This prospective cohort study was performed between January 1 and December 31 of 2014 in the ER and medical-surgical ICU of a tertiary academic hospital (Hospital de Base de São José do Rio Preto - São Paulo, Brazil). The hospital had 471 beds for public care, 91 of which were ICU beds. This study was approved by the Ethics Committee (protocol number 866.419), which waived the requirement for informed consent. Patients were included if they were > 14 years or older and were admitted directly to the medical-surgical ICU (24 beds). During 2014, this ICU had an average occupancy rate of 92%. Patients who were discharged or died without ICU admission were excluded. Gynecology/obstetrics and pediatrics services were performed in an adjacent building and were not evaluated in this study.

Requests for ICU beds were made through the hospital’s electronic system with a summary of the clinical history, diagnosis, and priority classification adapted from the Society of Critical Care Medicine guidelines (Task Force of the American College of Critical Care Medicine); priority 1: critically ill unstable patients needing ICU treatment and monitoring, with significant likelihood of recovery; priority 2: stable patients who required intensive monitoring because of the possibility of decompensation; and priority 3: unstable patients with a low likelihood of recovery because of the severity of acute disease or because of comorbidities. (13)Intensive care unit vacancies were managed by a physician who was continuously available through a 24-hour pager, along with the bed management service. The ER staff consisted of rotating residents, internal medicine and surgery certified physicians, and one board certified emergency physician on duty in the ER. Clinical and epidemiological data were obtained from the patients’ electronic medical records and included the Sequential Organ Failure Assessment (SOFA) score,(14) dependency level,(15) use of vasopressors, mechanical ventilation, need for renal replacement therapy (RRT), ICU and hospital length of stay and death.

Patients admitted to the ICU were divided into three groups according to the time spent in the ER while waiting for ICU admission: Group 1 < 637 min, Group 2 from 637 to 1,602 min, and Group 3 > 1,602 min. There is no consensus definition of prolonged ICU stay,(16,17) so patients who stayed in the ICU for longer than 3.2 days (median time of hospitalization of all patients) were considered to have had a prolonged ICU stay. The outcomes evaluated were ICU and hospital length of stay and in-hospital death.

Statistical analysis

Because of the non-Gaussian distribution, continuous variables were analyzed using the Mann-Whitney U test. Categorical variables were analyzed using either Pearson’s chi-squared test (w2) or Fisher’s exact test. Univariate and multivariate logistic regression (stepwise backward) were used to determine the independent predictors of prolonged ICU stay (above the median stay for the sample) and death. The independent variables used to adjust the model were ER length of stay (longer than 17 hours), age (years), sex (reference: male), admission due to neurological disease, admission due to cancer, admission due to infectious disease, history of arterial hypertension, level of dependency, chronic dialytic kidney disease and Glasgow Coma Scale on admission. Variables with a p value of < 0.25 were included in the multivariate model. Each variable entered in the multivariable model was proportional to at least 10 events in an attempt to avoid overfitting. The adjusted odds ratio (OR) and 95% confidence intervals (95%CIs) were calculated for the predictors. All statistical tests were performed using the IBM Statistical Package for Social Science (SPSS), version 22 Software (IBM Corporation, Armonk, NY, USA).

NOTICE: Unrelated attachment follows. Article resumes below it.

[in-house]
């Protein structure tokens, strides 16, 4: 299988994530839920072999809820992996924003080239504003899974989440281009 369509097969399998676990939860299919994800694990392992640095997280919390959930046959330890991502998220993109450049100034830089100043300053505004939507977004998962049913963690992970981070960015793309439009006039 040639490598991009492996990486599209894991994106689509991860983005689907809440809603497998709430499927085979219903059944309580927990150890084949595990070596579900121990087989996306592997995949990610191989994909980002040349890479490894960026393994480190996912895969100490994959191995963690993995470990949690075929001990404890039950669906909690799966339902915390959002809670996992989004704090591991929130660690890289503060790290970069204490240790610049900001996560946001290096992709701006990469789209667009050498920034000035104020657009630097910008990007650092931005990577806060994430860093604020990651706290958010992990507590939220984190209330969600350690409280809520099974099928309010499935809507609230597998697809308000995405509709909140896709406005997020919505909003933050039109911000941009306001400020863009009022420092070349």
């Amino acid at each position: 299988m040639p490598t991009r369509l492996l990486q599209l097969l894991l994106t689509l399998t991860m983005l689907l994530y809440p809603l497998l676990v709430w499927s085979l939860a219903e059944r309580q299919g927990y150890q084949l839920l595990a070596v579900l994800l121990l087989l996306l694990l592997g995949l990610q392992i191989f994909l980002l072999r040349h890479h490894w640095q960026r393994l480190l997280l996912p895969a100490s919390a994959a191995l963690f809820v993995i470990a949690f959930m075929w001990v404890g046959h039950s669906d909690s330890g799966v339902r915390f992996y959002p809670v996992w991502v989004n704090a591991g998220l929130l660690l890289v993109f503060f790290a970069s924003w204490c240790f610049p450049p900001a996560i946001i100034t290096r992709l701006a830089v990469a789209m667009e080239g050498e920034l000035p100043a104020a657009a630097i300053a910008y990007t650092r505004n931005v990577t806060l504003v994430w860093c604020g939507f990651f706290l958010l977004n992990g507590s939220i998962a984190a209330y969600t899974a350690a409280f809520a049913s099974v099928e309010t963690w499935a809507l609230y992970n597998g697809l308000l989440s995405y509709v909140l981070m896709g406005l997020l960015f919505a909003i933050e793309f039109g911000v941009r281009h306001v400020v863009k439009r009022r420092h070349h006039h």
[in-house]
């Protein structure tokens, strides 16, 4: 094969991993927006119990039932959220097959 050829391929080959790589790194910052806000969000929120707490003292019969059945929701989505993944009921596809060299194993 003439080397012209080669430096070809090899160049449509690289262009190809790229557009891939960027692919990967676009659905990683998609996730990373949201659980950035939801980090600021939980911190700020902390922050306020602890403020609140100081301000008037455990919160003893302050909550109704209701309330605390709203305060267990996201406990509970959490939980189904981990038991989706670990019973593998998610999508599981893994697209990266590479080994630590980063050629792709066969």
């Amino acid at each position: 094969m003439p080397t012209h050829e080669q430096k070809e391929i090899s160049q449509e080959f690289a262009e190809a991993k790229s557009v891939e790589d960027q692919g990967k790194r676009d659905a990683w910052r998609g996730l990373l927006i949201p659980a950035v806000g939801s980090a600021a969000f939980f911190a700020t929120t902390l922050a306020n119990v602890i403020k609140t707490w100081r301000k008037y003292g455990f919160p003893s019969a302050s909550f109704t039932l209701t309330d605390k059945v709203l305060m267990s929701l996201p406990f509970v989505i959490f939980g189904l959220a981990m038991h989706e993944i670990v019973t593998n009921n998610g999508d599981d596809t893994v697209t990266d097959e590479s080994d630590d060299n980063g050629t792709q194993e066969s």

RESULTS

During 2014, a total of 6176 patients were treated in the ER. Among those patients, 1,913 (31%) had a request for an ICU bed (Figure 1). Medical regulation via the Mobile Urgency Care Service (SAMU - Serviço de Atendimento Móvel de Urgência) and Central Health Services Regulation (CROSS - Central de Regulação de Ofertas de Serviço de Saúde) accounted for the referral of 1,033 patients (54%). The median age of the patients requiring an ICU bed was 63 years, and 60% were male. Medical emergencies accounted for 1,226 requests (64%), whereas surgical emergencies accounted for 687 (36%). The median length of the ER stay was 13 hours (interquartile 25% - 75%, 6 - 27 hours). During the study period, 1,045 patients were admitted to the ICU following transfer from the ER, wards, or surgical theater. The hospital’s overall mortality rate was 30% [22 - 34%].

Figure 1 - Flowchart of patient selection.
ER - emergency room; ICU - intensive care unit.

A total of 209 patients (20%) were transferred from the ER into the medical-surgical ICU, among whom 129 (62%) were medical cases and 80 (48%) were surgical cases (Table 1). The median length of ER stay for those patients was 17 hours (range: 9 - 33 h). Approximately one-quarter of the patients required vasopressor support, and more than half (56%) had ventilator support initiated in the ER. The median length of ICU stay was 3.2 days (0.5 - 8 days, 25 - 75%) and that of the hospital stay was 13 days (6 - 24 days). The ICU mortality rate was 28%, and the hospital mortality rate was 34%.

Table 1 - Clinical and epidemiological characteristics of patients included in the study
  All
Males 131 (63)
Age (years) 54 [34 - 64]
Chronic kidney dialysis 10 (5)
Neoplasia* 11 (5)
Arterial hypertension 73 (35)